LGBT News Database Aims to “Keep People Safe”
A University at Albany professor has co-created an LGBT news database that compiles events from around the world and judges their effects to quantify the climate in a country or state concerning LGBT issues.
The database, or UAlbany LGBTQ+ Activity Tracker, aims to provide “real-time, useful data to help keep people safe,” according to the university.
This tracker is “A place where if you want to take a look at what‘s going on a day to day basis in the LGBT community, you can,” according to Dr. Victor Asal, the professor who developed it with the market research firm Nowigence.
The tracker is intended for use by activists, policymakers and academics alike, especially in Albany, allowing them to view news and activity on a global scale, Asal said.
“Albany is a place where there are students that are mobilized and faculty that are mobilized,” he said.
Asal said he hopes that the tracker can serve as a comprehensive and holistic archive for news and activity affecting the LGBT community, the first of its kind that he is aware of.
HOW IT WORKS
A computer program compiles events from news sources around the world and makes various assessments about each event’s impact, sentiment and scope to place it on a scale from -42 to 42, Asal explained.
The impact and scope are determined by the number of people that an action affects, how it affects them and to what degree. Sentiment refers to the perceived negativity or positivity expressed towards the LGBT community by an action or person.
A research intern then sifts through the entries and edits those with scores that do not accurately reflect the scale, which aims to calibrate the computer over time to become more accurate.
Countries like Russia and Tunisia have relatively negative scores, both around -15, earned from propaganda and government violence. Others, such as Pakistan and Kenya, hover near +7, due to their inclusive health care policies and progressive transgender rights legislation.
A country being on the positive side of the scale, however, does not mean that it is free of negative events, Asal explained. For example, the United States has a cumulative score of +2.46, but Asal indicated that there are many negatives.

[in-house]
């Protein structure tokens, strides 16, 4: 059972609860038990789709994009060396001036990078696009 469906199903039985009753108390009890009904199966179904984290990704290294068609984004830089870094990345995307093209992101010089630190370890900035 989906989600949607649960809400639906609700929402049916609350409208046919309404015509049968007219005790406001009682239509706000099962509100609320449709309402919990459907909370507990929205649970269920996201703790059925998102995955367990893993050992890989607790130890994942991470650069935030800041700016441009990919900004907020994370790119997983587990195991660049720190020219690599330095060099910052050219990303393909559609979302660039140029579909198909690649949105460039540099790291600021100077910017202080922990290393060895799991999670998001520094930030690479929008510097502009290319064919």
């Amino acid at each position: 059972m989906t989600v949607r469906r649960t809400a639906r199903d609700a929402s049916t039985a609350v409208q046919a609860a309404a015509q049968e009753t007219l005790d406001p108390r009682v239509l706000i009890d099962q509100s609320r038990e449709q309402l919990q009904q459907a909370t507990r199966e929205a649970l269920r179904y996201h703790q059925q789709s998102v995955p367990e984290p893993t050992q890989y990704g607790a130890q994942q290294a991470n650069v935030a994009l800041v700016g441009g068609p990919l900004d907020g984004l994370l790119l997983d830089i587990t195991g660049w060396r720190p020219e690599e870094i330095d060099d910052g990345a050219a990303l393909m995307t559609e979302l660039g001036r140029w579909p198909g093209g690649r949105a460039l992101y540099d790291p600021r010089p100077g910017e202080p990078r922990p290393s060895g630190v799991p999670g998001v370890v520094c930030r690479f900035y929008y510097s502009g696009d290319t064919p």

In April, the Justice Department dropped its lawsuit condemning North Carolina’s transgender bathroom bill, prompting criticism from LGBT activists who say that gay and transgender people are still not protected from discrimination.
In March, the Supreme Court rejected a potentially landmark transgender bathroom rights case after President Trump reversed a policy which had directed schools to allow students to use the bathroom consistent with their gender identity.
However, Asal drew a contrast between the tracker, which catalogues singular events, and other tools used by organizations that map global sexual orientation laws, such as the International Lesbian, Gay, Bisexual, Trans and Intersex Association (ILGA).
He further emphasized the importance of distinguishing between laws and events.
Negative laws and government policies, he said, can be motivators for more positive protests. So, while a country may have a slew of positive events, and therefore a more positive score on the scale, it may just be an indicator that there is a strong protest movement responding to strict policies, and not necessarily an LGBT-supportive government.
Asal stressed that the system is not flawless and is still “a work in progress.”
He said that the scale is not a perfect metric for comparing the severity of events, but hopes that as time goes by, the tracker can become more precise.
Three recent events all received a score of -30: Russia’s banning of an image portraying President Vladimir Putin as a “gay clown,” Malaysia’s censoring of “gay moments” in the Disney film, “Beauty and the Beast,” and South Sudan’s continued refusal to legalize homosexuality.
When asked why these incidents were rated equally, Asal said that the tracker does not have errorless judgment, which is why having an intern review each entry is so vital.
Asal hopes that he and Nowigence, a START-UP NY company, can gain more funding in the future. This way, they can expand the project and give it greater capabilities like retroactively compiling entries from the past.
UAlbany English professor Dr. Tamika Carey, who teaches race, gender and identity issues, praised the efforts and intentions of the tool’s creators, but raised concerns about the utility of the impact scale.
“The tracker is fascinating because it seems to want to quantify progress and I don’t know if it’s that easy,” Carey said.
She noted the importance of archiving and collecting, but expressed caution about the use of the numerical values given to each event
However, Carey compared the tool favorably to the Southern Poverty and Law Center’s Hate Map, which collects data on hate groups operating in the U.S. and displays their location on a map.
“The need for a database like this is high. I think it’s vitally necessary,” she said.